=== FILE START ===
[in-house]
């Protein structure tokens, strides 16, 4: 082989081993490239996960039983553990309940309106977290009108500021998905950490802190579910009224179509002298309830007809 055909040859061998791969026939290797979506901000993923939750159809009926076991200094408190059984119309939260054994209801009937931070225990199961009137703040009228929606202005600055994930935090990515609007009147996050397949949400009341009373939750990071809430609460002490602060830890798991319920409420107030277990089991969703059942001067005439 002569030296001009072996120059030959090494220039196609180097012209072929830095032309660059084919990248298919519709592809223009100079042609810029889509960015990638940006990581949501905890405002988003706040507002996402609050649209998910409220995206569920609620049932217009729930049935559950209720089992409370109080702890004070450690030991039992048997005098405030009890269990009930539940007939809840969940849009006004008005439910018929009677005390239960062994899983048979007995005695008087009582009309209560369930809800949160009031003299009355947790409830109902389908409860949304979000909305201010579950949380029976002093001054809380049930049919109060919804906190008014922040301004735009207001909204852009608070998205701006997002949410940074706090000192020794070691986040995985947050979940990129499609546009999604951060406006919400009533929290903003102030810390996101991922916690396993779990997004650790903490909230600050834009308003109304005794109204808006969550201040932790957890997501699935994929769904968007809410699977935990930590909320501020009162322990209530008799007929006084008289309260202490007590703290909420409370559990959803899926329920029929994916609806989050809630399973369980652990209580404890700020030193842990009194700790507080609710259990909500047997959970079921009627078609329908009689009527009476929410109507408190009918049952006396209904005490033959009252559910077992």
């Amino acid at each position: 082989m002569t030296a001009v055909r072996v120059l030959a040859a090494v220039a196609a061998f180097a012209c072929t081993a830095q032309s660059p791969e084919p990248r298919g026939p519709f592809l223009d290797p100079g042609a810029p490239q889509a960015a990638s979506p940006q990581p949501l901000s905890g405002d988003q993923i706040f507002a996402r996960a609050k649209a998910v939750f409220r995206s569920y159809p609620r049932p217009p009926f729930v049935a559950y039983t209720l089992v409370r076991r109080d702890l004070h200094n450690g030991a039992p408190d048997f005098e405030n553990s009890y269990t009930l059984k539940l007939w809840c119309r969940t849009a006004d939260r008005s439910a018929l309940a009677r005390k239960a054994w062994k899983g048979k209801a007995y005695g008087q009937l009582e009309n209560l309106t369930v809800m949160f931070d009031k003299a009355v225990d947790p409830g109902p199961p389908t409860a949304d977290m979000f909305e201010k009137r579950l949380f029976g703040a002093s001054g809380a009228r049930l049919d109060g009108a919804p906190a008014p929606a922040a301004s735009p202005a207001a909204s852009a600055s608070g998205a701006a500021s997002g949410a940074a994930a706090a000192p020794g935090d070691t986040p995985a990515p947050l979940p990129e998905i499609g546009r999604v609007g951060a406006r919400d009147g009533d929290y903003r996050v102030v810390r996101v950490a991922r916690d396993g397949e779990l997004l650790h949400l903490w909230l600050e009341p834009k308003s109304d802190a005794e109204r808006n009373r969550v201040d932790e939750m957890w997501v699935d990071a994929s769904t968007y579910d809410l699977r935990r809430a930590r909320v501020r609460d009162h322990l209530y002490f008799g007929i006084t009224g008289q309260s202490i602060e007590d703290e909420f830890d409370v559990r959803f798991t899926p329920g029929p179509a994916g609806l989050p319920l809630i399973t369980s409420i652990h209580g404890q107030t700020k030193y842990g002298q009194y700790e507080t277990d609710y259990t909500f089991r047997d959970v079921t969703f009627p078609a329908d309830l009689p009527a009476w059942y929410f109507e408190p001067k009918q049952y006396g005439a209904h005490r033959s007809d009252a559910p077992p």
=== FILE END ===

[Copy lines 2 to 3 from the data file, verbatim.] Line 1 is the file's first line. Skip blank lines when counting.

């Protein structure tokens, strides 16, 4: 082989081993490239996960039983553990309940309106977290009108500021998905950490802190579910009224179509002298309830007809 055909040859061998791969026939290797979506901000993923939750159809009926076991200094408190059984119309939260054994209801009937931070225990199961009137703040009228929606202005600055994930935090990515609007009147996050397949949400009341009373939750990071809430609460002490602060830890798991319920409420107030277990089991969703059942001067005439 002569030296001009072996120059030959090494220039196609180097012209072929830095032309660059084919990248298919519709592809223009100079042609810029889509960015990638940006990581949501905890405002988003706040507002996402609050649209998910409220995206569920609620049932217009729930049935559950209720089992409370109080702890004070450690030991039992048997005098405030009890269990009930539940007939809840969940849009006004008005439910018929009677005390239960062994899983048979007995005695008087009582009309209560369930809800949160009031003299009355947790409830109902389908409860949304979000909305201010579950949380029976002093001054809380049930049919109060919804906190008014922040301004735009207001909204852009608070998205701006997002949410940074706090000192020794070691986040995985947050979940990129499609546009999604951060406006919400009533929290903003102030810390996101991922916690396993779990997004650790903490909230600050834009308003109304005794109204808006969550201040932790957890997501699935994929769904968007809410699977935990930590909320501020009162322990209530008799007929006084008289309260202490007590703290909420409370559990959803899926329920029929994916609806989050809630399973369980652990209580404890700020030193842990009194700790507080609710259990909500047997959970079921009627078609329908009689009527009476929410109507408190009918049952006396209904005490033959009252559910077992």
């Amino acid at each position: 082989m002569t030296a001009v055909r072996v120059l030959a040859a090494v220039a196609a061998f180097a012209c072929t081993a830095q032309s660059p791969e084919p990248r298919g026939p519709f592809l223009d290797p100079g042609a810029p490239q889509a960015a990638s979506p940006q990581p949501l901000s905890g405002d988003q993923i706040f507002a996402r996960a609050k649209a998910v939750f409220r995206s569920y159809p609620r049932p217009p009926f729930v049935a559950y039983t209720l089992v409370r076991r109080d702890l004070h200094n450690g030991a039992p408190d048997f005098e405030n553990s009890y269990t009930l059984k539940l007939w809840c119309r969940t849009a006004d939260r008005s439910a018929l309940a009677r005390k239960a054994w062994k899983g048979k209801a007995y005695g008087q009937l009582e009309n209560l309106t369930v809800m949160f931070d009031k003299a009355v225990d947790p409830g109902p199961p389908t409860a949304d977290m979000f909305e201010k009137r579950l949380f029976g703040a002093s001054g809380a009228r049930l049919d109060g009108a919804p906190a008014p929606a922040a301004s735009p202005a207001a909204s852009a600055s608070g998205a701006a500021s997002g949410a940074a994930a706090a000192p020794g935090d070691t986040p995985a990515p947050l979940p990129e998905i499609g546009r999604v609007g951060a406006r919400d009147g009533d929290y903003r996050v102030v810390r996101v950490a991922r916690d396993g397949e779990l997004l650790h949400l903490w909230l600050e009341p834009k308003s109304d802190a005794e109204r808006n009373r969550v201040d932790e939750m957890w997501v699935d990071a994929s769904t968007y579910d809410l699977r935990r809430a930590r909320v501020r609460d009162h322990l209530y002490f008799g007929i006084t009224g008289q309260s202490i602060e007590d703290e909420f830890d409370v559990r959803f798991t899926p329920g029929p179509a994916g609806l989050p319920l809630i399973t369980s409420i652990h209580g404890q107030t700020k030193y842990g002298q009194y700790e507080t277990d609710y259990t909500f089991r047997d959970v079921t969703f009627p078609a329908d309830l009689p009527a009476w059942y929410f109507e408190p001067k009918q049952y006396g005439a209904h005490r033959s007809d009252a559910p077992p």